Last week Mazuz opened a third criminal investigation into the incumbent prime minister, Ehud Olmert, and published a draft indictment of the former finance minister, Avraham Hirchson. In the same week, Fischer chose to plug his theory that corruption in Israel isn't that bad, and that the only problem is the ruckus we kick up over it.
Is that so?
Imagine if the equivalent of finance minister in the United States or Britain was accused of embezzling public funds. Wouldn't the political systems of either country, which Fischer knows well, be shaken to the core?
Avraham Hirchson was a petty political hack who never should have been finance minister, or Knesset member for that matter. According to the draft indictment, he was also a petty crook who stole millions of shekels using some pretty sorry methods - cash in envelopes and inflated expense accounts.
But Hirchson isn't the story. The story is why he was named to the Finance Ministry. That's what matters. And, when he was appointed to the treasury, why the political and public echelons kept silent.
Hirchson is just another link in the chain of dreadful political appointments by Prime Minister Ehud Olmert; he's a small-time political hack on whom Olmert knew he could count, nothing more.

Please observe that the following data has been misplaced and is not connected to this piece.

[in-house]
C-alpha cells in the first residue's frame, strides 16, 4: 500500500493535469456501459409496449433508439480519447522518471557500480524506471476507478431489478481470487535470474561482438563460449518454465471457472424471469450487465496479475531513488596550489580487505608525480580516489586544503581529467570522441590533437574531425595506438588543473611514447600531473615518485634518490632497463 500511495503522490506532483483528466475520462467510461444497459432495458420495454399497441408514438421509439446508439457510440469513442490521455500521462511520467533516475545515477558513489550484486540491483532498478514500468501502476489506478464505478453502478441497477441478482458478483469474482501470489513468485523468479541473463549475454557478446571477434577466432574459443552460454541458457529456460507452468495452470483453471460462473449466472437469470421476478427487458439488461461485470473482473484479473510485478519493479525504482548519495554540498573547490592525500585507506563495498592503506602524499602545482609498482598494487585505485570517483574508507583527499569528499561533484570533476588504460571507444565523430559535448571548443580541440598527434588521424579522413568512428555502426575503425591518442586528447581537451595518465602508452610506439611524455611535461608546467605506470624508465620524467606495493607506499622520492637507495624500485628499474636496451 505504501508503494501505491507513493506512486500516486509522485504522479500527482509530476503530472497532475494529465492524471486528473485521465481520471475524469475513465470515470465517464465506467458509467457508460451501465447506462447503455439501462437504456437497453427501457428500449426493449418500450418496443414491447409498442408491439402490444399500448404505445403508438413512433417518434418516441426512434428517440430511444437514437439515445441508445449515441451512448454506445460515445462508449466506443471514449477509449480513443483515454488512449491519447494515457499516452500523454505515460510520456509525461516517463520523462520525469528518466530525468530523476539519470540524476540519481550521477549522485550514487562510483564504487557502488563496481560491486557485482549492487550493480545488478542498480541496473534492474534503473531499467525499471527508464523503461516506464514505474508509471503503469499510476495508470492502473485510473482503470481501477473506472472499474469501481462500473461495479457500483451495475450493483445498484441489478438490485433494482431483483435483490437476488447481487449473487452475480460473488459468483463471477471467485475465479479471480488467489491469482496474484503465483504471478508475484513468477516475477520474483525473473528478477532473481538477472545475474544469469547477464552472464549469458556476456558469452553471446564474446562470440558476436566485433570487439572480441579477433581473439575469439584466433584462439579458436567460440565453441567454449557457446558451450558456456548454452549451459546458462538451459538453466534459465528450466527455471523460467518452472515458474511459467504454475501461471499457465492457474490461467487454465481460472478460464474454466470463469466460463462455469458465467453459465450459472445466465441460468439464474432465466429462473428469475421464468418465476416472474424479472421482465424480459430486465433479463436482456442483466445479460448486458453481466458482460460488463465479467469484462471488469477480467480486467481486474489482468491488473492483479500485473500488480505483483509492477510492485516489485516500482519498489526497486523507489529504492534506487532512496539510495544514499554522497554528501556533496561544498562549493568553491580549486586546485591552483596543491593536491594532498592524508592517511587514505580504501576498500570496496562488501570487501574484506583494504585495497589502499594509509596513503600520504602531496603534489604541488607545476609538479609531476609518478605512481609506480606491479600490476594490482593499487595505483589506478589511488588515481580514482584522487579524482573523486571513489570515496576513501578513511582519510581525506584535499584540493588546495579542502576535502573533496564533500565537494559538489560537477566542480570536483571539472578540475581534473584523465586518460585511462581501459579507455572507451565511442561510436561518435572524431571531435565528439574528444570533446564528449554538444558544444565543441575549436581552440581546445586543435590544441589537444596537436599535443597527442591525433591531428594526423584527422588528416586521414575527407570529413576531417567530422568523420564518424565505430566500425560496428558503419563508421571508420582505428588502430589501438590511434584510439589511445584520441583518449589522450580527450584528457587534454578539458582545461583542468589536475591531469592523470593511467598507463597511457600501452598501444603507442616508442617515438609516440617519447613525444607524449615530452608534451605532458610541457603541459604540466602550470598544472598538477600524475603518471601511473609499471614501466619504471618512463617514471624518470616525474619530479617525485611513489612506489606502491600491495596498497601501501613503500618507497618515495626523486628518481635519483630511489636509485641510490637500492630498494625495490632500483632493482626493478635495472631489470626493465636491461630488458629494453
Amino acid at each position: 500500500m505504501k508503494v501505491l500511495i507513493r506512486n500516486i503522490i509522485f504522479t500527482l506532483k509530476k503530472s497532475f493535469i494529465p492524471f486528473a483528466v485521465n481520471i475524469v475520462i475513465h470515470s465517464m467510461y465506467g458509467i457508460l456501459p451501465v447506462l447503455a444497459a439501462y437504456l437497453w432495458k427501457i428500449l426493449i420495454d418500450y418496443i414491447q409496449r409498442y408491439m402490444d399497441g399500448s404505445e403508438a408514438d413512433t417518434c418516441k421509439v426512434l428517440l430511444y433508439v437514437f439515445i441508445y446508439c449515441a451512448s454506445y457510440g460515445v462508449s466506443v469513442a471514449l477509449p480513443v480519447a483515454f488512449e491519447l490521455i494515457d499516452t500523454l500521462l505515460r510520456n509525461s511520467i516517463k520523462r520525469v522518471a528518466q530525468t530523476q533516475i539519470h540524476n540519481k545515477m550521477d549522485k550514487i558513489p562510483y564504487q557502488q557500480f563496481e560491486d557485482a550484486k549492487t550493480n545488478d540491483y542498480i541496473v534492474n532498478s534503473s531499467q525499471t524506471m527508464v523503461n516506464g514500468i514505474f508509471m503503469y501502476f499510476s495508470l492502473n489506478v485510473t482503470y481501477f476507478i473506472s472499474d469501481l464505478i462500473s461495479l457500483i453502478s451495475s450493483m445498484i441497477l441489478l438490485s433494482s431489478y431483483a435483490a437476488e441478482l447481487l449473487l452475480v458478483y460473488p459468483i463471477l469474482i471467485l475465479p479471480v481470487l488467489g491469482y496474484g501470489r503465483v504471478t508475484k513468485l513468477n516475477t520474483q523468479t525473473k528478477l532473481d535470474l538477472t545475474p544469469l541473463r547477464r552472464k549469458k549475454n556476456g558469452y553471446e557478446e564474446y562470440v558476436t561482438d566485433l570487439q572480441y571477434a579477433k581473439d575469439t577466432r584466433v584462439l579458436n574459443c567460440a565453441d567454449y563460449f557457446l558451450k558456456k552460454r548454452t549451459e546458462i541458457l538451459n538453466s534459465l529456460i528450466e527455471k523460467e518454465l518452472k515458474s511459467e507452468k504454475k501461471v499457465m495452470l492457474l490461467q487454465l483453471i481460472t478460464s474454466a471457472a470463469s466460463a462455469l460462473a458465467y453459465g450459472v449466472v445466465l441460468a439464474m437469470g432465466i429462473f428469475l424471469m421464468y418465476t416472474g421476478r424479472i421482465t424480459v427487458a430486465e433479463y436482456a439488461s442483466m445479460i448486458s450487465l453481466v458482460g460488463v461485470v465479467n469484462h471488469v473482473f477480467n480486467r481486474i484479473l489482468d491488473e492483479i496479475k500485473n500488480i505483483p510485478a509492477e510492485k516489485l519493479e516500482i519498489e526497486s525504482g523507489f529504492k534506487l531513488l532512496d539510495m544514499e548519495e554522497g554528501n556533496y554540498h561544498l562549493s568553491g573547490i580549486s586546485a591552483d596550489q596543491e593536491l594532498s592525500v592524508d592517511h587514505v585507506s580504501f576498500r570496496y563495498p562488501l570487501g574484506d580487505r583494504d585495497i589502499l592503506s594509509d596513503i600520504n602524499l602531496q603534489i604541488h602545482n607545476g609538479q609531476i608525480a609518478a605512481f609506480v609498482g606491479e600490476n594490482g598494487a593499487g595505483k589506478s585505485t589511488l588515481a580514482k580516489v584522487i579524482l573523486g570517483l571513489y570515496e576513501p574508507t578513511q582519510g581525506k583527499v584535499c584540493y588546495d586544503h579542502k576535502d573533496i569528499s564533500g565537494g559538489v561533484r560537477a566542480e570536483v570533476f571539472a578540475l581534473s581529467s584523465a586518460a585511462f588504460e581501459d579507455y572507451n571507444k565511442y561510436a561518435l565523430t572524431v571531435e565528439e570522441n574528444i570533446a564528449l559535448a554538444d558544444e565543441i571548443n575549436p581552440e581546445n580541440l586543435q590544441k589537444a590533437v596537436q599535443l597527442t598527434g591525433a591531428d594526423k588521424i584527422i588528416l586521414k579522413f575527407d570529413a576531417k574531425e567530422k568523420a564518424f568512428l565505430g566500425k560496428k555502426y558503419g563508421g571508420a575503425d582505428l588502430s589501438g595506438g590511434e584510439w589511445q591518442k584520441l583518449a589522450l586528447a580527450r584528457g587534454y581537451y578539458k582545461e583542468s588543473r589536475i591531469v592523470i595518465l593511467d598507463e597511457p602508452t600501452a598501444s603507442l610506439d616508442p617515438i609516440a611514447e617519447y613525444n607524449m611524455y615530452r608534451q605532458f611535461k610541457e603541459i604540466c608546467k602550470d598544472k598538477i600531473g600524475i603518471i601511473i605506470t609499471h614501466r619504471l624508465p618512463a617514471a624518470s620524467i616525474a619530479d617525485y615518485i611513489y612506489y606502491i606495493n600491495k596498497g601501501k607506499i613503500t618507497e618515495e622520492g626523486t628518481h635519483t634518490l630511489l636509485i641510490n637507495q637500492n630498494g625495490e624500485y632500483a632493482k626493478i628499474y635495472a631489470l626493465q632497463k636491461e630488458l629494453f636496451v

The courts dwell endlessly on what constitutes "breach of duty", but anybody with a brain cell knows it when he sees it. Appointing a person of Hirchson's ilk to finance minister may not be a criminal act, but it's certainly a breach of duty toward the public.
Hirchson had a young friend. Her name was Lilach Nehemia. In the world in which Hirchson and Olmert live, friendship is of a higher value, and one should take care of one's friends.
What actually is a "friend"? A friend is somebody you care about, somebody you help, but always, without fail, using money that isn't yours. At the moment of truth, the friend should reciprocate, through the control of resources under his care.
Based on the draft indictment filed against Hirchson last Wednesday, Hirchson wanted to take care of his friend. So he arranged that she should get NIS 5,000 a month in salary from the law office of Baruch Adler, not that she worked there or anything. In parallel, the retainer fees that the National Workers Union, which Hirchson chaired, paid to Adler's law firm increased. Truly a story of friendship that warms the cockles of one's heart, that.
But Friend Nehemia had a large appetite and that NIS 5,000 didn't go very far, which brings us to another criminal investigation that commenced last week, against the prime minister this time. One of his dubious appointments, when serving as industry minister, had been Ms Nehemia to a new job he invented for her - a veep at the Small Business Authority.
Olmert and his right hand, Raanan Dinur, appointed Nehemia to the job even though she'd been disqualified by a public panel from fulfilling another position at the Government Tourism Authority, because of her political affiliations and absence of noteworthy skills.
Naturally, Hirchson and Olmert could derail the prosecution's entire case very easily. How could anybody possibly claim that Nehemia lacked noteworthy skills if she managed to become a friend to both?